wings, flight organs of the bird, the bat, and the insect. Birds' wings are pectoral appendages that are basically the same in skeletal structure as the forelimbs of all higher vertebrates, including the human arm. Bird bones are specialized for strength and lightness, and the wing bones are further modified to act as a sturdy anchor for the wing feathers and for the powerful muscles and tendons necessary for flight. The main inner part of the bird's wing is like an airplane wing, concave below and convex above, and supplies lift. The secondary flight feathers also function in lifting; they are attached to a
forearmbone, the ulna. The ulna locks with a parallel bone, the radius, in flight. The wingtip, or primary, feathers attach to the fused
handbones; their circular movement in flight provides the thrust to pull the bird forward. The primaries can be spread and maneuvered to control speed and direction. A mobile
thumb,bearing one or more feathers called alulae that lie along the front edge of the wing, can also be lifted to direct airstreams over the wing when its angle is too great (as in climbing) for the air to flow smoothly around it. There is much variation in the size, shape, and strength of wings and in the number and arrangement of their feathers. Soaring birds, such as the eagle and the pelican, have long, broad wings; in gliding and diving birds, like the gull and the albatross, wings are long and narrow; and in hoverers and darters, like the hummingbird and the swallow, wings are narrow and the primaries especially long to facilitate a rapid, erratic flight. The ostrich's vestigial wings are used for balance in running, and the wings of aquatic birds such as the penguin and the puffin are flipperlike for underwater swimming. The wings of bats are really membranes extending from the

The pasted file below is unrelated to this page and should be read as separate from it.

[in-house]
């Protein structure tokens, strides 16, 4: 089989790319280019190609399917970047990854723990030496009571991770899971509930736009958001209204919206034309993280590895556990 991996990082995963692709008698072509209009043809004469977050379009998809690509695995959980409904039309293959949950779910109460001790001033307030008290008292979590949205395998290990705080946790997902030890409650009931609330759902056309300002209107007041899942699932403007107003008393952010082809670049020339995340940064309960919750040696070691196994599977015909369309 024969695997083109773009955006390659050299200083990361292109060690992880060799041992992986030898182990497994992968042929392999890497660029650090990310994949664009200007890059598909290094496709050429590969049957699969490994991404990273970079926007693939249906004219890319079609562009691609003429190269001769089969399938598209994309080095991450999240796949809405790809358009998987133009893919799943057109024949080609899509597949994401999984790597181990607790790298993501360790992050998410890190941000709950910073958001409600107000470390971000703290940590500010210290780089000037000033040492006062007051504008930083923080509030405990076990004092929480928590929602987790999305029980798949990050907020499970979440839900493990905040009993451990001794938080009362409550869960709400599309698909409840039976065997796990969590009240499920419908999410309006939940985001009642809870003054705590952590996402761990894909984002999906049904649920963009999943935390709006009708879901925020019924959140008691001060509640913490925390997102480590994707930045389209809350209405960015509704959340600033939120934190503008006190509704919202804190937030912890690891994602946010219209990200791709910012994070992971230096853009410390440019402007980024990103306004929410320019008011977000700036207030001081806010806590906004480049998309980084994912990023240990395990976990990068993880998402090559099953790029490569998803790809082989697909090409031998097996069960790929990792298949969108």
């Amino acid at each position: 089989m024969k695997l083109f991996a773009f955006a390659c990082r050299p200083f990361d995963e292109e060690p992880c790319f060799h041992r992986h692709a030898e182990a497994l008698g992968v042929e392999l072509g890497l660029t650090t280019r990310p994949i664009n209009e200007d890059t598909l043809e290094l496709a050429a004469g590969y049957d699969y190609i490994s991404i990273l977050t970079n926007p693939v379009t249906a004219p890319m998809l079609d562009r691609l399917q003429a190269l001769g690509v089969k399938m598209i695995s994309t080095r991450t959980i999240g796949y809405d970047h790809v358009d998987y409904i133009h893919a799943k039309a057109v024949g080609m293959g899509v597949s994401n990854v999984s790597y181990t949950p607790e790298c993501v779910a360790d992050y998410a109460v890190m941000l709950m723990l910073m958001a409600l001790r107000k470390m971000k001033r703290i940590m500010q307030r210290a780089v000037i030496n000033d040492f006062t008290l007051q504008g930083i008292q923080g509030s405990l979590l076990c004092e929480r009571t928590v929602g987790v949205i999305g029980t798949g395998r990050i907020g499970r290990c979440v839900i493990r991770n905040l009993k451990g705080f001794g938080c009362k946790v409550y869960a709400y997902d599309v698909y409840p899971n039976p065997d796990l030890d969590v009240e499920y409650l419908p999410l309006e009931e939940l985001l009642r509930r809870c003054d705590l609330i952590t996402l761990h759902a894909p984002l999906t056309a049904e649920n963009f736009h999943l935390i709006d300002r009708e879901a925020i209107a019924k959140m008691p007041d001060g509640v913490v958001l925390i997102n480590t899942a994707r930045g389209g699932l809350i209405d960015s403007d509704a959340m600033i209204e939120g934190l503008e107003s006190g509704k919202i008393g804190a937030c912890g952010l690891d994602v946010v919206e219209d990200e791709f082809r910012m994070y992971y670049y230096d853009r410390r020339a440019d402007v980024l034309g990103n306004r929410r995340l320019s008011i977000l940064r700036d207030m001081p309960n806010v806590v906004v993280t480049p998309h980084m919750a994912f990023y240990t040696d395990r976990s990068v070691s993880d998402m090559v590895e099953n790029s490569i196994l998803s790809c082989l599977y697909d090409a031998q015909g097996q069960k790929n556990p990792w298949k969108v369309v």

fingerbones to the ankles; the elongated finger bones form a frame to support the folds of skin. Insects' wings are not modified limbs but special lateral outgrowths of the cuticle of the thorax comprising a light membrane strengthened by thick-walled veins. The number, kind, and venation of the wings are bases for classification.
The Columbia Electronic Encyclopedia, 6th ed. Copyright © 2012, Columbia University Press. All rights reserved.
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